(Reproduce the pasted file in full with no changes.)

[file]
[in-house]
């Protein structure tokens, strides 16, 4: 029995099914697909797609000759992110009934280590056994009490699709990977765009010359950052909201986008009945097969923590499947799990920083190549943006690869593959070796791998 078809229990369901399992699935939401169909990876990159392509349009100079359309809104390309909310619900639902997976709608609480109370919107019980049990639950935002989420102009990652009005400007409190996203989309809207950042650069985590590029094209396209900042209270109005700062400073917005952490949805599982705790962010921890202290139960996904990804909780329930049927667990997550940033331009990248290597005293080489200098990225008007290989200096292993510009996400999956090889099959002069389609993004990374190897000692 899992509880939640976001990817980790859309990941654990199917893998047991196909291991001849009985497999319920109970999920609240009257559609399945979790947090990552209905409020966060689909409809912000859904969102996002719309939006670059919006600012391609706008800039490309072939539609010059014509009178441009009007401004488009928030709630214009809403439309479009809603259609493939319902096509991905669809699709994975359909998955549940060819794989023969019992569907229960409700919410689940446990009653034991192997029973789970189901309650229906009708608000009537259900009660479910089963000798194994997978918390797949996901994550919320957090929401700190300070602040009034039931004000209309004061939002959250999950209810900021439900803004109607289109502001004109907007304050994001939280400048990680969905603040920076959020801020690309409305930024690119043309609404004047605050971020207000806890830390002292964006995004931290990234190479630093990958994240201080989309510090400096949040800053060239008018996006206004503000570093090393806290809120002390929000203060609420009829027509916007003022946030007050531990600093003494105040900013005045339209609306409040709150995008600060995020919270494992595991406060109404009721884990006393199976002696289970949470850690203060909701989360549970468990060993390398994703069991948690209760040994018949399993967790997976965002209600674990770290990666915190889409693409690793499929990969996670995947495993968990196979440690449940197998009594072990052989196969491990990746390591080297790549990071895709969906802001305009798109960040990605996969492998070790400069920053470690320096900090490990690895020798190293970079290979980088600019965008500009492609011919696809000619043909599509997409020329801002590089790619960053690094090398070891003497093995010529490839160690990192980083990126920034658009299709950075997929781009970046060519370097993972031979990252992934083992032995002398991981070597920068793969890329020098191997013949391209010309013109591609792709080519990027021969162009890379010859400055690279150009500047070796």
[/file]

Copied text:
[in-house]
């Protein structure tokens, strides 16, 4: 029995099914697909797609000759992110009934280590056994009490699709990977765009010359950052909201986008009945097969923590499947799990920083190549943006690869593959070796791998 078809229990369901399992699935939401169909990876990159392509349009100079359309809104390309909310619900639902997976709608609480109370919107019980049990639950935002989420102009990652009005400007409190996203989309809207950042650069985590590029094209396209900042209270109005700062400073917005952490949805599982705790962010921890202290139960996904990804909780329930049927667990997550940033331009990248290597005293080489200098990225008007290989200096292993510009996400999956090889099959002069389609993004990374190897000692 899992509880939640976001990817980790859309990941654990199917893998047991196909291991001849009985497999319920109970999920609240009257559609399945979790947090990552209905409020966060689909409809912000859904969102996002719309939006670059919006600012391609706008800039490309072939539609010059014509009178441009009007401004488009928030709630214009809403439309479009809603259609493939319902096509991905669809699709994975359909998955549940060819794989023969019992569907229960409700919410689940446990009653034991192997029973789970189901309650229906009708608000009537259900009660479910089963000798194994997978918390797949996901994550919320957090929401700190300070602040009034039931004000209309004061939002959250999950209810900021439900803004109607289109502001004109907007304050994001939280400048990680969905603040920076959020801020690309409305930024690119043309609404004047605050971020207000806890830390002292964006995004931290990234190479630093990958994240201080989309510090400096949040800053060239008018996006206004503000570093090393806290809120002390929000203060609420009829027509916007003022946030007050531990600093003494105040900013005045339209609306409040709150995008600060995020919270494992595991406060109404009721884990006393199976002696289970949470850690203060909701989360549970468990060993390398994703069991948690209760040994018949399993967790997976965002209600674990770290990666915190889409693409690793499929990969996670995947495993968990196979440690449940197998009594072990052989196969491990990746390591080297790549990071895709969906802001305009798109960040990605996969492998070790400069920053470690320096900090490990690895020798190293970079290979980088600019965008500009492609011919696809000619043909599509997409020329801002590089790619960053690094090398070891003497093995010529490839160690990192980083990126920034658009299709950075997929781009970046060519370097993972031979990252992934083992032995002398991981070597920068793969890329020098191997013949391209010309013109591609792709080519990027021969162009890379010859400055690279150009500047070796």